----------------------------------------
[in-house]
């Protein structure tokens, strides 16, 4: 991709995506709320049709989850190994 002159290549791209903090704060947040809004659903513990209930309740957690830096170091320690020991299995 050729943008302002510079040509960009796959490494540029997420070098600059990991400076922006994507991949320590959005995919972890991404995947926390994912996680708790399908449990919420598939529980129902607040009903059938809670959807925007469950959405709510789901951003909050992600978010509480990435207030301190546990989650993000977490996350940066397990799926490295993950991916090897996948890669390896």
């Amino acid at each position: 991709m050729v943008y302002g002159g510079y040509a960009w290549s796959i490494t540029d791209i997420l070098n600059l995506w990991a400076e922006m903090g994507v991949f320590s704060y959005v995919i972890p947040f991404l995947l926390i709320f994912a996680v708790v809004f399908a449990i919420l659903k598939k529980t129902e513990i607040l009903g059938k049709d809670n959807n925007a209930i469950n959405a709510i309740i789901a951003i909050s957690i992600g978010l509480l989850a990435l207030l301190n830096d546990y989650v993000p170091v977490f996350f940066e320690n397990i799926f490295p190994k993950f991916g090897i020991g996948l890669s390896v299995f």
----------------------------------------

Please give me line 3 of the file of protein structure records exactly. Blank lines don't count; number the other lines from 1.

């Amino acid at each position: 991709m050729v943008y302002g002159g510079y040509a960009w290549s796959i490494t540029d791209i997420l070098n600059l995506w990991a400076e922006m903090g994507v991949f320590s704060y959005v995919i972890p947040f991404l995947l926390i709320f994912a996680v708790v809004f399908a449990i919420l659903k598939k529980t129902e513990i607040l009903g059938k049709d809670n959807n925007a209930i469950n959405a709510i309740i789901a951003i909050s957690i992600g978010l509480l989850a990435l207030l301190n830096d546990y989650v993000p170091v977490f996350f940066e320690n397990i799926f490295p190994k993950f991916g090897i020991g996948l890669s390896v299995f």